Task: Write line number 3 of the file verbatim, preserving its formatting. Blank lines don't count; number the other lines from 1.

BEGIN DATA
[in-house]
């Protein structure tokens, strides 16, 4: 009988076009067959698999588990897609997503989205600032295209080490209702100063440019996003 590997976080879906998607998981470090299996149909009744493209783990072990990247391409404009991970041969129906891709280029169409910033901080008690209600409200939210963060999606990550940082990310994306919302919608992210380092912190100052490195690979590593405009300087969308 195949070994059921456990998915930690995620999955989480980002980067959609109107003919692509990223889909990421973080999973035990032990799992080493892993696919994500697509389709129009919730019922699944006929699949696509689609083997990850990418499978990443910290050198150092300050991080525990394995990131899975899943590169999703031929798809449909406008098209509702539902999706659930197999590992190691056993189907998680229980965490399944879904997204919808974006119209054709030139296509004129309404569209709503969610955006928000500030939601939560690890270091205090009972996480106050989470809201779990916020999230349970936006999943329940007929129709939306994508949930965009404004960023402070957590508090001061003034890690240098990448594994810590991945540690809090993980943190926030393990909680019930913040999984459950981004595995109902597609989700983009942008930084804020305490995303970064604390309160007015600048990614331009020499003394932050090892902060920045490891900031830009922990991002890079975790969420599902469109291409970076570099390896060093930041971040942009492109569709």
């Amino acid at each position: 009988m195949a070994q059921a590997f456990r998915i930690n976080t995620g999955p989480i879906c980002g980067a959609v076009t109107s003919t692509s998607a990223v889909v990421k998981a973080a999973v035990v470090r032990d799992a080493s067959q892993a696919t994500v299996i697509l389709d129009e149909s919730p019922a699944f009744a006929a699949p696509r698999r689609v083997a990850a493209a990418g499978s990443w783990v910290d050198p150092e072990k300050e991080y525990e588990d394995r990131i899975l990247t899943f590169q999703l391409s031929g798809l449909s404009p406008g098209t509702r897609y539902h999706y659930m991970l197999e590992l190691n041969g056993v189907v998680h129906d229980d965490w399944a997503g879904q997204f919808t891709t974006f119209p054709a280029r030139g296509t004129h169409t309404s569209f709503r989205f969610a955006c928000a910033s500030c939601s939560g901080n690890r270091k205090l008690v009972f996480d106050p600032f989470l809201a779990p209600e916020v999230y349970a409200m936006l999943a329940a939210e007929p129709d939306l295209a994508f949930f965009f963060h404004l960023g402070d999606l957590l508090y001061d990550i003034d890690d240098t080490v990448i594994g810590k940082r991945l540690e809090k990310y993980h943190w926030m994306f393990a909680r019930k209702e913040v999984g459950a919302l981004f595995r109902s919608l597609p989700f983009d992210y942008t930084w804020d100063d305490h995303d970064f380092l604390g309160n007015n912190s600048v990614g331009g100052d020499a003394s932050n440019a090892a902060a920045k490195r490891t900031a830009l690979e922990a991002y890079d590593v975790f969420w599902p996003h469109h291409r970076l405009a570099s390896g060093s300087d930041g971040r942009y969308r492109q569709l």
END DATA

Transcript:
């Amino acid at each position: 009988m195949a070994q059921a590997f456990r998915i930690n976080t995620g999955p989480i879906c980002g980067a959609v076009t109107s003919t692509s998607a990223v889909v990421k998981a973080a999973v035990v470090r032990d799992a080493s067959q892993a696919t994500v299996i697509l389709d129009e149909s919730p019922a699944f009744a006929a699949p696509r698999r689609v083997a990850a493209a990418g499978s990443w783990v910290d050198p150092e072990k300050e991080y525990e588990d394995r990131i899975l990247t899943f590169q999703l391409s031929g798809l449909s404009p406008g098209t509702r897609y539902h999706y659930m991970l197999e590992l190691n041969g056993v189907v998680h129906d229980d965490w399944a997503g879904q997204f919808t891709t974006f119209p054709a280029r030139g296509t004129h169409t309404s569209f709503r989205f969610a955006c928000a910033s500030c939601s939560g901080n690890r270091k205090l008690v009972f996480d106050p600032f989470l809201a779990p209600e916020v999230y349970a409200m936006l999943a329940a939210e007929p129709d939306l295209a994508f949930f965009f963060h404004l960023g402070d999606l957590l508090y001061d990550i003034d890690d240098t080490v990448i594994g810590k940082r991945l540690e809090k990310y993980h943190w926030m994306f393990a909680r019930k209702e913040v999984g459950a919302l981004f595995r109902s919608l597609p989700f983009d992210y942008t930084w804020d100063d305490h995303d970064f380092l604390g309160n007015n912190s600048v990614g331009g100052d020499a003394s932050n440019a090892a902060a920045k490195r490891t900031a830009l690979e922990a991002y890079d590593v975790f969420w599902p996003h469109h291409r970076l405009a570099s390896g060093s300087d930041g971040r942009y969308r492109q569709l």